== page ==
📢 Macro-News round-up

📈 Market News

🔥 Triple-witching Today: Friday’s US options expiration may provide some short-term market volatility as $5.5 trillion in contracts expire. Goldman Sachs expects the events to result in “explosive trading sessions” as asset managers tactically trade around excess volumes. In principle, the bullish exposure is much higher than three months ago Call>Put. BUT, if traders feel that the trend is changing, we may see rollovers but in bearish (Put) positions. This could completely change the tone of the market.

🇯🇵 Japan: The National Core inflation for May was 2.5%, 2.6% was expected. Some relief for the BoJ. Traders are not hitting the yen because they are waiting for the Fed to act. The currency traded near 160 yen per dollar after weakening for 6 straight sessions, the worst stretch in 3 months. Japan’s top currency official reiterated the government will take proper action as needed to counter excessive yen declines. Persistent US-Japan yield differentials are supporting carry trades pressuring the yen even as differentials narrow. The US added Japan to a currency monitoring list but didn’t label it a manipulator given large trade/current account surpluses. Traders see currency officials giving up on defending the yen due to overwhelming yield differentials and limited Fed easing outlook.

💵 US rate hikes have kept the dollar elevated, straining major importers and countries with dollar debt burdens. Treasury designations have limited market impact and past Japan intervention only stemmed speculation, not caused yen rises. The US Treasury added Japan to its currency monitoring list but stopped short of labeling it or others as manipulators. The US assumes that an allied country, with a synchronised monetary policy and subordinate to the Federal Reserve, will not act without prior notice to its allies.

📉 The US economy might be collapsing, and the Fed is waiting. Even in the scenario of a 25bp rate cut, it will not be enough to have an impact on the economy. But it may be enough to generate optimism in a market addicted to comfort and quantitative easing.

🇪🇺 Europe: Today’s PMIs from Europe came out slightly worse than expected. However, in general terms we can say that the services PMIs at least show economic expansion, above 50. Manufacturing PMIs show more weakness than services, which has been the norm for a while now. In the case of Germany, its manufacturing PMI still indicates economic contraction and comes out below the expected level, but at least its services PMI survives above 50. France is the only country showing clearly contracting PMIs, below 50 for both services and manufacturing.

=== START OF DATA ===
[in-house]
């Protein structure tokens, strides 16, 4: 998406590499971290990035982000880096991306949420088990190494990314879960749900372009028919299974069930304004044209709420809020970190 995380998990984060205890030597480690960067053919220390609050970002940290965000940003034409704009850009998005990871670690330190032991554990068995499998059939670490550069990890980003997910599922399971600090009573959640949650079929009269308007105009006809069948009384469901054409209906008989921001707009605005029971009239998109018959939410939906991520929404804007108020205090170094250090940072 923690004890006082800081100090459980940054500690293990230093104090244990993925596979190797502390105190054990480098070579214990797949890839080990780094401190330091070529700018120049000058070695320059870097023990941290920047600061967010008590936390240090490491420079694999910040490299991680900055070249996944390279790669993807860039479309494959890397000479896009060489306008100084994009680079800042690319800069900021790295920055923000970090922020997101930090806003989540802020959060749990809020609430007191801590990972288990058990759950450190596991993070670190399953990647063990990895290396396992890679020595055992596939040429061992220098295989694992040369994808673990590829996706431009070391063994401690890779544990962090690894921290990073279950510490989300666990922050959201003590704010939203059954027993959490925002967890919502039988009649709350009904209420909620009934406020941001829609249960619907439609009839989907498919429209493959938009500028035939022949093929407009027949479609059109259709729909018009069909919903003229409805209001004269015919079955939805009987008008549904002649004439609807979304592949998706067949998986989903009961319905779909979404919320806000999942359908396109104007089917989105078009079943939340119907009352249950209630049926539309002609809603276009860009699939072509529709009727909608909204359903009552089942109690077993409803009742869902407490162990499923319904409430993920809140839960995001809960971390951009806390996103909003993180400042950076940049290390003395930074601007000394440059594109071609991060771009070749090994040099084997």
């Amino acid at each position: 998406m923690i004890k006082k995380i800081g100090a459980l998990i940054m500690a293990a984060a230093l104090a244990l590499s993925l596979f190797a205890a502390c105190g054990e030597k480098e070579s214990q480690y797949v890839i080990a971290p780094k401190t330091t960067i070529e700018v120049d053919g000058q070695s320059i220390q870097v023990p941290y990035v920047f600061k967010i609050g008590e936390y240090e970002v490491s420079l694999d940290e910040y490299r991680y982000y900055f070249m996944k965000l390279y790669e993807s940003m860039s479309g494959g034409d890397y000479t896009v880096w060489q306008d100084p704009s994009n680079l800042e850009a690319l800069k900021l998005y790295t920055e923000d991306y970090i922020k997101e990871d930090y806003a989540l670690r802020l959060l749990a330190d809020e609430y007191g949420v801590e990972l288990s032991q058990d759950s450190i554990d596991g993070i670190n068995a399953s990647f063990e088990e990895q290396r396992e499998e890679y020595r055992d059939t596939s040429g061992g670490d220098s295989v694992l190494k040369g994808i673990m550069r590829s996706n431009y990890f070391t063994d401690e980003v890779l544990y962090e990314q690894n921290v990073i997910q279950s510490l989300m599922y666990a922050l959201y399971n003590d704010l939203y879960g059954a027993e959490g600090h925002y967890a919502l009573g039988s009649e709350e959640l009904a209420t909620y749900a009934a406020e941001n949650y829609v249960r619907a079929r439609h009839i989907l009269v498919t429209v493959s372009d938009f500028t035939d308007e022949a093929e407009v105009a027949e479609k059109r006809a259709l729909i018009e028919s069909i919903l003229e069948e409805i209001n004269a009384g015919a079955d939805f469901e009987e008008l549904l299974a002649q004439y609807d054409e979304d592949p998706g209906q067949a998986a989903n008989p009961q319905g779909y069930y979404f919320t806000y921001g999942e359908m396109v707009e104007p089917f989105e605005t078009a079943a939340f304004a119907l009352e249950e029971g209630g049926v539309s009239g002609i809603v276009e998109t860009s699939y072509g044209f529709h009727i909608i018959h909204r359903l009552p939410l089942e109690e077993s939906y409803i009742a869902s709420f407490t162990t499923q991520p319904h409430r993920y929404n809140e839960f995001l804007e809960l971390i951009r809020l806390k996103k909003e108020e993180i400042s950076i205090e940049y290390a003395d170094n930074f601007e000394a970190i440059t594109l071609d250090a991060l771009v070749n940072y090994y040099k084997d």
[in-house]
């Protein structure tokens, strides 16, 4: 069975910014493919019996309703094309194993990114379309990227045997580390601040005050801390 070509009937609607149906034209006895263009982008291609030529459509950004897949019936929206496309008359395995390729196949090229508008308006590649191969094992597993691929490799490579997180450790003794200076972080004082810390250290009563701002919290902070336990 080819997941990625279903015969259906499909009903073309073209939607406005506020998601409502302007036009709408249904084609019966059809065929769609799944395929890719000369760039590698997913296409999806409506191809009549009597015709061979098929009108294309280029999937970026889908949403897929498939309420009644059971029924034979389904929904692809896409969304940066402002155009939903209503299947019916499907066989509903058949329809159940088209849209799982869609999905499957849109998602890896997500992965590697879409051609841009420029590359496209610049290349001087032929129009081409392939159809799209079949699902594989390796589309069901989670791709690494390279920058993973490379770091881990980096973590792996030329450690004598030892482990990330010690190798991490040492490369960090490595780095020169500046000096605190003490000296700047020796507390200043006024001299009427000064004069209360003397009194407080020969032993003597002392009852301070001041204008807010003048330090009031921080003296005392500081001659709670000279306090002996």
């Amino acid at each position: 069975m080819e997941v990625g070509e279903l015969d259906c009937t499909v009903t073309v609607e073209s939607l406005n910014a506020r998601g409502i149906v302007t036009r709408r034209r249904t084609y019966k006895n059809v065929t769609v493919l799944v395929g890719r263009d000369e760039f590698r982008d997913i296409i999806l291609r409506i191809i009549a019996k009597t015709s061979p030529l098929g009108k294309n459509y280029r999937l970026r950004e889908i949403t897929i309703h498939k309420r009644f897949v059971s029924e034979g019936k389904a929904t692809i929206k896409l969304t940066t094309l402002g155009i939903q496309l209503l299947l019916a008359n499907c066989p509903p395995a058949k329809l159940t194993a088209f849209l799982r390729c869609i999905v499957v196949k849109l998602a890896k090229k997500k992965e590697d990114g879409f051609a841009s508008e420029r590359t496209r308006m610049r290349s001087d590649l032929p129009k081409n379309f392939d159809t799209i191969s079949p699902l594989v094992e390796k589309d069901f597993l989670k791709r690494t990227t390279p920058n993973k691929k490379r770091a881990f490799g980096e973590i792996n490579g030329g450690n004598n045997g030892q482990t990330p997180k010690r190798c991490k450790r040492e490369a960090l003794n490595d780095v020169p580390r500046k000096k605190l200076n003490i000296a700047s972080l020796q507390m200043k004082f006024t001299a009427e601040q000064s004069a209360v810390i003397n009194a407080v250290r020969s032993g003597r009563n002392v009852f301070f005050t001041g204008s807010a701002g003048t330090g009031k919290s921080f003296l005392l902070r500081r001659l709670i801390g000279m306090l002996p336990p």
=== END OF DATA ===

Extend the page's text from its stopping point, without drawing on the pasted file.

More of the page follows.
🇬🇧 UK: Retail sales improve. Both the year-on-year figure and the annualised figure have come out better than expected. Retail sales are expected to increase by 1.6%, and the result by 2.9%. On an annualised basis, the contraction was expected to slow to -0.9%, however, according to the data, it is growing at 1.3% annualised. It should not be forgotten that in the previous period retail sales were negative. This, which might seem good, can actually be interpreted in a negative way, as it reduces the pressure for the Bank of England to cut rates.

🌐 Geopolitics:

⚛️ France loses its supplies of uranium for its nuclear power plants. Niger has revoked French nuclear fuel producer Orano’s operating license for one of the world’s biggest uranium mines, Imouraren. Niger accounts for about a quarter of uranium supplied to European nuclear power plants. The military junta has reviewed mining concessions and turned against France, ordering out French troops. Chinese, Australian, US, British, Canadian, Russian and Indian firms have secured new uranium licenses in Niger.

🚀 New war front in Israel: Israel and Hezbollah exchanged fresh cross-border fire after Israel approved Lebanon offensive plans and Hezbollah vowed blanket rocket attacks. Hezbollah claimed rocket fire into Israel in retaliation for an air strike killing one of its operatives in Lebanon. The US called for avoiding escalation and reaching a diplomatic resolution allowing families to return home.